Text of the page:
Miles To Go Before They Reap
Indian B-schools are far behind global peers in terms of research and published work output. BW Businessworld looks closely at the reasons for the trend
Management schools across India tutor managers of the morrow so they may be able to competently lead industrial and business enterprises. The competence of the business schools themselves therefore, is of utmost importance. Recent findings that show that most B-school faculty in India lag far behind global peers in terms of research and published work, therefore, rings an alarm bell. Is it time for introspection for the premier B-schools in India? What prevents management scholars from indulging in original research and publishing their findings? BW Businessworld took a close look at a trend that could plunge some excellent institutions into a morass of mediocrity.
According to the UTD Top 10 Indian Business School Rankings for research-based papers published during a four-year spell between 2013 and 2017, Indian business schools contributed 83 research papers to national and international journals, of which 67 were from two institutes, the Indian School of Business (ISB) and the Indian Institute of Management, Bangalore (IIMB). And how did their global peers fare during the same period? The UTD Top 100 Worldwide Business Schools based on research contributions ranking (Chart B, Worldwide Top 100) records that the Wharton School at the University of Pennsylvania posted 305 articles in journals between 2012 and 2016. These published papers have obviously chronicled the changes and emerging complexities of the art or science of management. Faculty members of management schools who have not endeavoured to do so are surely not quite in step with peers who are mapping the realities on the ground? So are some of India’s future managers being served the lean rather than the fat?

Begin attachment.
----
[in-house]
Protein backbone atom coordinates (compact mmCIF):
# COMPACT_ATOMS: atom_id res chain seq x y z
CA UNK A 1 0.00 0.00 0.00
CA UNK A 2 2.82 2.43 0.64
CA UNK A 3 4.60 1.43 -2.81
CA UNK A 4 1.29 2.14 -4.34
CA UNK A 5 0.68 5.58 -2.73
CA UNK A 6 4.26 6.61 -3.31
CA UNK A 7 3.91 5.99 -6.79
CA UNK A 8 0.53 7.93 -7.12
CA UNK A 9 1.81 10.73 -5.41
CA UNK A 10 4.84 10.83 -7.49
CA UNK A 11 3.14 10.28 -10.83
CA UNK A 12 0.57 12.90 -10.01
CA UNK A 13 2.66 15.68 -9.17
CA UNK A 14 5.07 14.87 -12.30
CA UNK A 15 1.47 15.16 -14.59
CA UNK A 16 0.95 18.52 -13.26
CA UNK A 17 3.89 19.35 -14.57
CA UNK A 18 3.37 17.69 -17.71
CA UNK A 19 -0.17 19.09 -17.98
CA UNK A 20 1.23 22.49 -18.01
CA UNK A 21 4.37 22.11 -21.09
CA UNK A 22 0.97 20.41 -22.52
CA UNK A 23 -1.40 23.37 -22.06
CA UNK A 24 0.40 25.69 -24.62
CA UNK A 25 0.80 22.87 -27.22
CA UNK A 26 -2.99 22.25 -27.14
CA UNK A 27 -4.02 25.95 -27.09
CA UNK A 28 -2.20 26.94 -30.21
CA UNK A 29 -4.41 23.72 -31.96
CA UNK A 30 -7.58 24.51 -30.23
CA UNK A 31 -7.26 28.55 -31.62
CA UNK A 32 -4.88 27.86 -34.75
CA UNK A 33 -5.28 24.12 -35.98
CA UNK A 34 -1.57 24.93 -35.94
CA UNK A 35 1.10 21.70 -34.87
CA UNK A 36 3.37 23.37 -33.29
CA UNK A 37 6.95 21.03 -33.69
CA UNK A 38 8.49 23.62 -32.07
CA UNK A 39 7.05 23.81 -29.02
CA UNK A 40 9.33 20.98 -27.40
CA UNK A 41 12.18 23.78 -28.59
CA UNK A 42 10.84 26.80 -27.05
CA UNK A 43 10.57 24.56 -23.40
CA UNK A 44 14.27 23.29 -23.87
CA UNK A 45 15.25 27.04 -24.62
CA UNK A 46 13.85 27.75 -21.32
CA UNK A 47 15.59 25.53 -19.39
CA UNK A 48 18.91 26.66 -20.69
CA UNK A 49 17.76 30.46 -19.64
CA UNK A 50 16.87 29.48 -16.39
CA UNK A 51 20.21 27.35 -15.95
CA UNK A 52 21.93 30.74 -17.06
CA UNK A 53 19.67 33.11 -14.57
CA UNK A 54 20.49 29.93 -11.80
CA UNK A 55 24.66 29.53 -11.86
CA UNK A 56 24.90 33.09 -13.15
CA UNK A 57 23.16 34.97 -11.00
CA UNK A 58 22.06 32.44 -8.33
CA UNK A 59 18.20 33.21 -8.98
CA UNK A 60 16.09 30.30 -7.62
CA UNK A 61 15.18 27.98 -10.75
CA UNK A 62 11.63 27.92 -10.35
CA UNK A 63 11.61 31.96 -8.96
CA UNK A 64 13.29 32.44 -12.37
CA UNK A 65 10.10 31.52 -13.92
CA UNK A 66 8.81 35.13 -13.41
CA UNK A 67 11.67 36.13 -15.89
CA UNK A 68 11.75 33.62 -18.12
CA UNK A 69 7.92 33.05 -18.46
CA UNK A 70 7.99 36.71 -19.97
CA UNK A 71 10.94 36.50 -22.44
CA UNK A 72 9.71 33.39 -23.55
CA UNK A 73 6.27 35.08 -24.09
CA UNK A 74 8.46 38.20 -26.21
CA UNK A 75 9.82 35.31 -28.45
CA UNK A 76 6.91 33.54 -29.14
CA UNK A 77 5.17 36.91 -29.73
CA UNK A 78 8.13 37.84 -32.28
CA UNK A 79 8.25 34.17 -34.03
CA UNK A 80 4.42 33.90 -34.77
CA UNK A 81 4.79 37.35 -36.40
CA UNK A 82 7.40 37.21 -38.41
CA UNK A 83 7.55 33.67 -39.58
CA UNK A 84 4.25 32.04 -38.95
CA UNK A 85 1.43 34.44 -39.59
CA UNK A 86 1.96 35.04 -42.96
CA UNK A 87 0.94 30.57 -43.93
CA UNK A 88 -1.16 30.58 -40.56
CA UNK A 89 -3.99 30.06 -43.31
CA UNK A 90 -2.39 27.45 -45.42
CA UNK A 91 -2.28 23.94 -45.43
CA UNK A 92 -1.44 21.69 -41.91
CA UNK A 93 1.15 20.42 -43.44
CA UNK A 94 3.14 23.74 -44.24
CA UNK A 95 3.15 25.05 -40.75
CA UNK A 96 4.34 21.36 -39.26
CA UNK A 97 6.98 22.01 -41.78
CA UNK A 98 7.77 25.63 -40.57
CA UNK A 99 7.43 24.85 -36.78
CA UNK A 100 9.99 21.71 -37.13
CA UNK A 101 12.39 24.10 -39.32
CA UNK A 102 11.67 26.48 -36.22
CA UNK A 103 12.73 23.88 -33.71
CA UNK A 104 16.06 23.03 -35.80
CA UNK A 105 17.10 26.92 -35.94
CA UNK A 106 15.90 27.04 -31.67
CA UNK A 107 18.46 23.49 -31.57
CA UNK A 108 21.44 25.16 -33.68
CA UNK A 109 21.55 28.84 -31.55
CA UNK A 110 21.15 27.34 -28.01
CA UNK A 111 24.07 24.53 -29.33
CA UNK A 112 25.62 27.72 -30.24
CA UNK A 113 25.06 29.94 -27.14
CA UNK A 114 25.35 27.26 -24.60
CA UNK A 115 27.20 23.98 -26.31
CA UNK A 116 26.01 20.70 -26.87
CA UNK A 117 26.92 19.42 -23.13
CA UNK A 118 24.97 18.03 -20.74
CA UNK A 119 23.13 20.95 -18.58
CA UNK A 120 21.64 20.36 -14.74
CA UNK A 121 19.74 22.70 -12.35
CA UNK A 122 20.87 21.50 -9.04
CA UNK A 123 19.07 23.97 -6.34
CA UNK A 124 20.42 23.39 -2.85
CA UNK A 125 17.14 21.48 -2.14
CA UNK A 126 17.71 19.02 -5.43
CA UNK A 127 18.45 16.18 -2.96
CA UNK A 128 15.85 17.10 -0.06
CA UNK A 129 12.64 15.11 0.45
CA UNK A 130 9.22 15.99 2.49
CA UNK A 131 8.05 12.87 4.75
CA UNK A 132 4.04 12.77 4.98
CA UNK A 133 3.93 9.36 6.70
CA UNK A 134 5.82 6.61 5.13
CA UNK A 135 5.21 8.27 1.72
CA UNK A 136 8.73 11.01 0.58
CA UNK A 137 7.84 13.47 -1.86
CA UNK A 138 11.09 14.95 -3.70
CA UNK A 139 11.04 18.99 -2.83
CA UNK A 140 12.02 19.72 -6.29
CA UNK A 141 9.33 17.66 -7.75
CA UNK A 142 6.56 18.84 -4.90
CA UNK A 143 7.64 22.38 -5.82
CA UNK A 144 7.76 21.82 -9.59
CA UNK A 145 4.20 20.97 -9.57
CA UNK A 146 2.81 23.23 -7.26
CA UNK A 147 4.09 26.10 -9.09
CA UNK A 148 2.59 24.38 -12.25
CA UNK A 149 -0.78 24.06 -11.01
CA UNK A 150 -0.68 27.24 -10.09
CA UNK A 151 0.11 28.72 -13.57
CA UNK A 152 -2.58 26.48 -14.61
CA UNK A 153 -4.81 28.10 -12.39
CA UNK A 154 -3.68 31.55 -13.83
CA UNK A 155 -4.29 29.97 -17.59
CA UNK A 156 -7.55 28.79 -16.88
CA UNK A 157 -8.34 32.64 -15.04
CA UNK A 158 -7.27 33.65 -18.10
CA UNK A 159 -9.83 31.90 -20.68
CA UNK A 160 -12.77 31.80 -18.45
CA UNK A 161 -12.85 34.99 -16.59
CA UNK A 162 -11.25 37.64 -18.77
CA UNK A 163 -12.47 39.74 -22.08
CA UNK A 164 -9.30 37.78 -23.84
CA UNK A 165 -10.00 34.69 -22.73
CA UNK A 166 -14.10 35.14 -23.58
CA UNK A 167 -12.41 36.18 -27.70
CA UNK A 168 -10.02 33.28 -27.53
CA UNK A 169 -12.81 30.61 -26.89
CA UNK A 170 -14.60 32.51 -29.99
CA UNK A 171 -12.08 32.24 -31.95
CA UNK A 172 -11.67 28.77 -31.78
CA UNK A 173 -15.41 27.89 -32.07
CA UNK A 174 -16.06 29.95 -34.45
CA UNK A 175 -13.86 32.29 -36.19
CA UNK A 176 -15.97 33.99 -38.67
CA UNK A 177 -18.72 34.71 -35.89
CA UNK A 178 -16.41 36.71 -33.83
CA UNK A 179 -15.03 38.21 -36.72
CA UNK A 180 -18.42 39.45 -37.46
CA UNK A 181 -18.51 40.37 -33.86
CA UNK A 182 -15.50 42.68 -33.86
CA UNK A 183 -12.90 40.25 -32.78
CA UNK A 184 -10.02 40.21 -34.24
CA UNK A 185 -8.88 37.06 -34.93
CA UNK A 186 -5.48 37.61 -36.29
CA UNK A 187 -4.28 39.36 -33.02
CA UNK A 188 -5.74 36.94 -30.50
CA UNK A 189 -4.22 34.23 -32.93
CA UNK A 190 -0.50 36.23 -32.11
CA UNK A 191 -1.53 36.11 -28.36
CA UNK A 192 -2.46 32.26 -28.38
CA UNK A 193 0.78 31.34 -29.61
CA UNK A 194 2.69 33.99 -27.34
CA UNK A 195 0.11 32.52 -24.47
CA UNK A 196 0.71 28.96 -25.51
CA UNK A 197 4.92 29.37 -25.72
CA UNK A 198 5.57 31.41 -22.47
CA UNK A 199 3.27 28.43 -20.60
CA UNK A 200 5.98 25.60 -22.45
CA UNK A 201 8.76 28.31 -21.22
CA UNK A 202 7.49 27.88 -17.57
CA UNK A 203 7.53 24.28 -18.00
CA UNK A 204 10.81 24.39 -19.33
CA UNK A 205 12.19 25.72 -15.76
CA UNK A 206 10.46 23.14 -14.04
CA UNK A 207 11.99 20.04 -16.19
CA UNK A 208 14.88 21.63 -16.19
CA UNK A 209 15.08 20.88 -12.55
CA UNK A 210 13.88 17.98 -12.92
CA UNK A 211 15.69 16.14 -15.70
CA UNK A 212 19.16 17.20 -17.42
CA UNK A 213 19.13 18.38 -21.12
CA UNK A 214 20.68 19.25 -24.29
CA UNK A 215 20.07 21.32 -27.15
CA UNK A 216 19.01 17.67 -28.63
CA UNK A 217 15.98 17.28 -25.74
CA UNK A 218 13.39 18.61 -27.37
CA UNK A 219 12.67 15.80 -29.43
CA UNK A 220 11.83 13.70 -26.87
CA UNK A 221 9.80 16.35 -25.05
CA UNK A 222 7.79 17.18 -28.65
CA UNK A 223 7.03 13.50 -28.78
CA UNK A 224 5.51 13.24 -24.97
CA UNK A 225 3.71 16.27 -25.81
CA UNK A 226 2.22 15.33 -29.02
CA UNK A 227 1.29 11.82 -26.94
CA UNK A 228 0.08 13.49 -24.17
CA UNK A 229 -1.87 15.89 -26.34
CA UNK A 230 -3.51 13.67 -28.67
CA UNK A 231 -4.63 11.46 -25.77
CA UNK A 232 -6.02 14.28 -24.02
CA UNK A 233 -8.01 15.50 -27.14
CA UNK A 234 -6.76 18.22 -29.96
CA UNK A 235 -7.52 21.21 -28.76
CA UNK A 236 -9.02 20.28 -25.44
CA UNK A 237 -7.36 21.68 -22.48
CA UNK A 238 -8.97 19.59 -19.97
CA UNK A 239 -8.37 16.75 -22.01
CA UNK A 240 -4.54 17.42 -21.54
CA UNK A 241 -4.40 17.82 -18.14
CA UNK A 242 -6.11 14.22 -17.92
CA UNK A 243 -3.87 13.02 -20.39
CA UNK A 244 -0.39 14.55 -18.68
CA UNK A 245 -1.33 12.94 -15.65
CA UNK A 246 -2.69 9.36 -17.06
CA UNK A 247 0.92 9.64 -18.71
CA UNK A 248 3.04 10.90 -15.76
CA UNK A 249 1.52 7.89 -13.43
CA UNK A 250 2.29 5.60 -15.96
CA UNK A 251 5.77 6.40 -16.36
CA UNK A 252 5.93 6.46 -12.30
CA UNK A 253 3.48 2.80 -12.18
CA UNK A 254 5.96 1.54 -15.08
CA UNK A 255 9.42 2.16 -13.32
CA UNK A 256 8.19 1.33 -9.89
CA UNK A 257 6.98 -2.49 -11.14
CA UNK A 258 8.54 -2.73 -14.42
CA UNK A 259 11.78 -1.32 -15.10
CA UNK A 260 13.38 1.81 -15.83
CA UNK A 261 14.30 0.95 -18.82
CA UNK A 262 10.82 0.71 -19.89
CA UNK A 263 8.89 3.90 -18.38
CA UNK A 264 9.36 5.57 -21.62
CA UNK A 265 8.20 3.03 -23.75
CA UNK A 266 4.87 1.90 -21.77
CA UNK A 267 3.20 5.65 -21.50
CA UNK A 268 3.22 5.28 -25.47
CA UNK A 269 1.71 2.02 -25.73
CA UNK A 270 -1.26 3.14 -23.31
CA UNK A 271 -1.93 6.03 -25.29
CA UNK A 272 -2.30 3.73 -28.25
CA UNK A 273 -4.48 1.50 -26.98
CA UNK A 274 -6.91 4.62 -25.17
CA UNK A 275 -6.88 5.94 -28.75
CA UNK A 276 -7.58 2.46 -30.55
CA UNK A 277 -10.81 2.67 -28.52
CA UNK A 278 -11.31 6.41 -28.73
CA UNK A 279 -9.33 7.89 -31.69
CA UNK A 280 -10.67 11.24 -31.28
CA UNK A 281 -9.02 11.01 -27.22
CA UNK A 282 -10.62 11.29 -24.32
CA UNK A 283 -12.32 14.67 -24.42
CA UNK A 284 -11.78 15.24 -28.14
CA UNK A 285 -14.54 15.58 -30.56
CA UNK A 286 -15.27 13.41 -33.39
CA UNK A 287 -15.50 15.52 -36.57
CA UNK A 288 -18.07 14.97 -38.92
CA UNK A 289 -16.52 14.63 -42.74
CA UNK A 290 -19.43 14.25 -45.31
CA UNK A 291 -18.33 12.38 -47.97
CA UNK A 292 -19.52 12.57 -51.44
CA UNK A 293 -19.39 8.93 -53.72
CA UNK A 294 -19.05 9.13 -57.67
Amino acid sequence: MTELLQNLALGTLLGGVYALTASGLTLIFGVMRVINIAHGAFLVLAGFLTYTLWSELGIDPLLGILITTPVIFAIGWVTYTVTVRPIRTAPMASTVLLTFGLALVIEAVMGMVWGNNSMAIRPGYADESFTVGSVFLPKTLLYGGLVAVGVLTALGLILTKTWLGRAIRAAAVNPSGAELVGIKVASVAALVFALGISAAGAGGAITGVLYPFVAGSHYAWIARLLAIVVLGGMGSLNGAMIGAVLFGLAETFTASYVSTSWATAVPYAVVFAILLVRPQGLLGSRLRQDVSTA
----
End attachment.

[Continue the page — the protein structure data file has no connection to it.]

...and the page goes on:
BW Businessworld took stock of the business schools in Asia, judging them by the National Taiwan University’s (NTU) Management School QS University global ranking under 100. Amarnath Chegu Badrinath, President of the India BIM Association has a PhD from the prestigious National Taiwan University Management School. He was also a research candidate at IIT Delhi and corroborates that the absence of the credentials of research was a perennial problem across management schools in India. Unlike at the world’s best business schools, in India he points out, a PhD or the credentials that research work brings was not a prerequisite for a faculty position at the management schools. The upshot is a dearth of research-oriented faculty members in India.“A doctorate faculty will have the necessary domain knowledge of the research methodology as he or she must have gone through the mandatory publication of his or her research papers in international or national journals,” says Badrinath. He points out that during his stint at the NTU, research and publishing papers was a core part of his job. While in India, he says, B-school faculties tend to see research as an extension of the job, their primary focus being classroom management and scouting for internship opportunities in industry.
All work and no research